The Indian Ocean region has played a crucial role throughout history, yet in recent times it has not been recognised for its distinct regional security architecture.
Despite concerns over China’s ever-growing influence in the Indian Ocean, Australia’s security relationships in the region have remained under-developed. Yet Australia’s own 2020 Defence Strategic Update identified the northeast Indian Ocean as “a priority area” and no doubt the current Defence Strategic Review will do the same.
Considering the geostrategic importance of the Indian Ocean, including the resources it holds, the large share of trade that flows through its waters and the threats it faces, there is an urgency for Australia to look west.
Stepping up Australia’s interests in the Indian Ocean should do so in a way that is complementary and supportive of efforts within existing groups Australia has engaged in the past, including the Indian Ocean Rim Association (IORA) and the Indian Ocean Naval Symposium (IONS). These existing regional groupings, if reignited, can give ballast to Australia and India’s shared security interests in the Indo-Pacific region.
Australia could also support India’s SAGAR (Security and Growth for all in the Region) vision, which would signal a greater commitment to an Indian-led Indian Ocean region. Introduced in 2015 by Prime Minister Narendra Modi, SAGAR is significant because it represents India’s geopolitical framework for maritime cooperation in the Indian Ocean and the basis on which it interacts with countries in the region.
SAGAR, meaning “ocean” in Hindi, works on Modi’s “five S” vision – Samman (Respect), Samvaad (Dialogue), Sahyog (Cooperation), Shanti (Peace) and Samriddhi (Prosperity).
Under SAGAR, India has helped guarantee the maritime security and exclusive economic zones of countries including the Maldives, Seychelles, Sri Lanka, Mauritius and other East African nations, through providing weapons and training to armed forces in the region and supplying military hardware including reconnaissance aircraft and helicopters to carry out maritime surveillance.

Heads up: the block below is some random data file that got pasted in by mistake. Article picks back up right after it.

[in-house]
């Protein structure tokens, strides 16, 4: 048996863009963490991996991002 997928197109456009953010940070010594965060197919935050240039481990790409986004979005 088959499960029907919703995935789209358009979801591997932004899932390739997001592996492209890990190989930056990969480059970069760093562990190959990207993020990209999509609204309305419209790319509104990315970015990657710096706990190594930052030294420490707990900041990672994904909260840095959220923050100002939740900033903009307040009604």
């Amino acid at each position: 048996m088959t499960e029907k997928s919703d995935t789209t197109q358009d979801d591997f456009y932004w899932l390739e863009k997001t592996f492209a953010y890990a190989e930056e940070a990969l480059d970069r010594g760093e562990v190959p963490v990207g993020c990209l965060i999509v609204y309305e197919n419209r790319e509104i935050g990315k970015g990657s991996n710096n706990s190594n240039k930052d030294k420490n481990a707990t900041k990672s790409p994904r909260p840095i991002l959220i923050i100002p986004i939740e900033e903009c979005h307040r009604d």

India also embarked on Mission SAGAR I and Mission SAGAR II early in the Covid-19 pandemic, delivering medical supplies and vaccines to the region, as well as providing humanitarian assistance and disaster relief following tropical cyclones that hit Mozambique and Tanzania.
While there is significant overlap between India’s SAGAR policy and the Quadrilateral Security Dialogue’s policy on delivering global goods and services, both represent a strategic counterweight to balance the growing Chinese influence within these littoral states.
Australia’s Defence Minister Richard Marles has referred to China as Australia’s “biggest security anxiety”. To counter this, Australia should support India in retaining its predominant position in the Indian Ocean region and help it achieve what SAGAR set out to do: make India the net security provider in the region.
Practical steps for Australia to take in this endeavour could include increasing Indian naval visits to Australian ports, increasing the number of strategic dialogues focused on the Indian Ocean region and creating information-sharing channels with security-oriented groups such as AUKUS.
When AUKUS was established, all three parties stated it would not be an exclusive group. Therefore, maritime cooperation with non-Anglophone states such as India should be considered. Information sharing with India on matters of artificial intelligence, quantum technologies and cyber warfare would be conducive to supporting India as a net security provider.
India’s Chief of the Naval Staff Admiral Hari Kumar made it clear at the Raisina Dialogue in New Delhi this year that “it is almost impossible for any one country to ensure maritime security”. Therein lies the importance for Australia to partner with India to help achieve their shared goals of a peaceful Indo-Pacific region.
The Australia-India-Indonesia trilateral offers further opportunity for stronger maritime cooperation and in combatting broader economic and security issues such as illegal fishing, maritime piracy and grey-zone activities.
As two littoral states with significant influence in the region, Australia and India are uniquely placed to link international networks and coordinate their efforts. Both can be the synapses between various groupings and act as a conduit between the South Pacific and the Indian Ocean.
The Quad should also work more closely with maritime networks such as IORA, IONS and the Colombo Security Conclave (India, Sri Lanka, Maldives and Mauritius) to address shared challenges including climate change, scarcity of marine resources, natural disasters, maritime domain awareness, coast guard training, diplomacy exercises and maritime infrastructure.
The Indian Ocean needs to remain firmly in the imagination of Australian security and geopolitical policymakers. Enabling the nations of the global South to share information and collectively tackle the broader security issues will be the key to helping India achieve its SAGAR mission as the net security provider and ensuring a peaceful and stable Indo-Pacific region for the 21st century.